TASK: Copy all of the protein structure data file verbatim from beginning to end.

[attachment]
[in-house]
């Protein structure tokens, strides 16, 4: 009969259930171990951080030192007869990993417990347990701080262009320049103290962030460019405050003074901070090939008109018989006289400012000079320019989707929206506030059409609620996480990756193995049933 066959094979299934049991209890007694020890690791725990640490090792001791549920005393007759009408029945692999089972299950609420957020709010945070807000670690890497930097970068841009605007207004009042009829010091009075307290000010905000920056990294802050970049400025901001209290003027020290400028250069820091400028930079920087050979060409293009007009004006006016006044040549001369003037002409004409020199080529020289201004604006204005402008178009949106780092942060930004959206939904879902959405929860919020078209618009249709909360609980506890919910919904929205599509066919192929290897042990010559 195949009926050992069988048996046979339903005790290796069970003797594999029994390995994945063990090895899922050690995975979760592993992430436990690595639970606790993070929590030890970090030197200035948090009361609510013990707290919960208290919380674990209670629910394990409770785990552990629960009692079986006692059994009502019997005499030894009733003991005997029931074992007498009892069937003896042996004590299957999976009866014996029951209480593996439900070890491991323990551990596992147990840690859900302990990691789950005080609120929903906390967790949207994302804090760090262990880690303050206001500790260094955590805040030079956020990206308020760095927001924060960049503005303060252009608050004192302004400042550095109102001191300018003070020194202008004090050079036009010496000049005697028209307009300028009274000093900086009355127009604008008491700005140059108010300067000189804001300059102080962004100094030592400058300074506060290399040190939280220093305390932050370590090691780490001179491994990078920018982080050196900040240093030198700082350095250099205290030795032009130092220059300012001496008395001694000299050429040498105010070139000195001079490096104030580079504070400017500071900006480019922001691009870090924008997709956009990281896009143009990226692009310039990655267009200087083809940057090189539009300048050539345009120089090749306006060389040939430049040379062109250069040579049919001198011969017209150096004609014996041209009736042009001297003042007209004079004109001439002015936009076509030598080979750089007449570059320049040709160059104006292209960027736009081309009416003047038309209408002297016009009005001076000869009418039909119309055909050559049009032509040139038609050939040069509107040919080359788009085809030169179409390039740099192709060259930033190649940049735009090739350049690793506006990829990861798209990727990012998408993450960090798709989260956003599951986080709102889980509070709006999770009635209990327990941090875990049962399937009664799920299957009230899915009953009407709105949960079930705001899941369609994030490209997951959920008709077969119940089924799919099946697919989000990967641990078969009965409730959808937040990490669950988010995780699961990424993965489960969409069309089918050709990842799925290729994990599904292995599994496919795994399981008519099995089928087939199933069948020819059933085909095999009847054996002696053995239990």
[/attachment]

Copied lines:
[in-house]
């Protein structure tokens, strides 16, 4: 009969259930171990951080030192007869990993417990347990701080262009320049103290962030460019405050003074901070090939008109018989006289400012000079320019989707929206506030059409609620996480990756193995049933 066959094979299934049991209890007694020890690791725990640490090792001791549920005393007759009408029945692999089972299950609420957020709010945070807000670690890497930097970068841009605007207004009042009829010091009075307290000010905000920056990294802050970049400025901001209290003027020290400028250069820091400028930079920087050979060409293009007009004006006016006044040549001369003037002409004409020199080529020289201004604006204005402008178009949106780092942060930004959206939904879902959405929860919020078209618009249709909360609980506890919910919904929205599509066919192929290897042990010559 195949009926050992069988048996046979339903005790290796069970003797594999029994390995994945063990090895899922050690995975979760592993992430436990690595639970606790993070929590030890970090030197200035948090009361609510013990707290919960208290919380674990209670629910394990409770785990552990629960009692079986006692059994009502019997005499030894009733003991005997029931074992007498009892069937003896042996004590299957999976009866014996029951209480593996439900070890491991323990551990596992147990840690859900302990990691789950005080609120929903906390967790949207994302804090760090262990880690303050206001500790260094955590805040030079956020990206308020760095927001924060960049503005303060252009608050004192302004400042550095109102001191300018003070020194202008004090050079036009010496000049005697028209307009300028009274000093900086009355127009604008008491700005140059108010300067000189804001300059102080962004100094030592400058300074506060290399040190939280220093305390932050370590090691780490001179491994990078920018982080050196900040240093030198700082350095250099205290030795032009130092220059300012001496008395001694000299050429040498105010070139000195001079490096104030580079504070400017500071900006480019922001691009870090924008997709956009990281896009143009990226692009310039990655267009200087083809940057090189539009300048050539345009120089090749306006060389040939430049040379062109250069040579049919001198011969017209150096004609014996041209009736042009001297003042007209004079004109001439002015936009076509030598080979750089007449570059320049040709160059104006292209960027736009081309009416003047038309209408002297016009009005001076000869009418039909119309055909050559049009032509040139038609050939040069509107040919080359788009085809030169179409390039740099192709060259930033190649940049735009090739350049690793506006990829990861798209990727990012998408993450960090798709989260956003599951986080709102889980509070709006999770009635209990327990941090875990049962399937009664799920299957009230899915009953009407709105949960079930705001899941369609994030490209997951959920008709077969119940089924799919099946697919989000990967641990078969009965409730959808937040990490669950988010995780699961990424993965489960969409069309089918050709990842799925290729994990599904292995599994496919795994399981008519099995089928087939199933069948020819059933085909095999009847054996002696053995239990």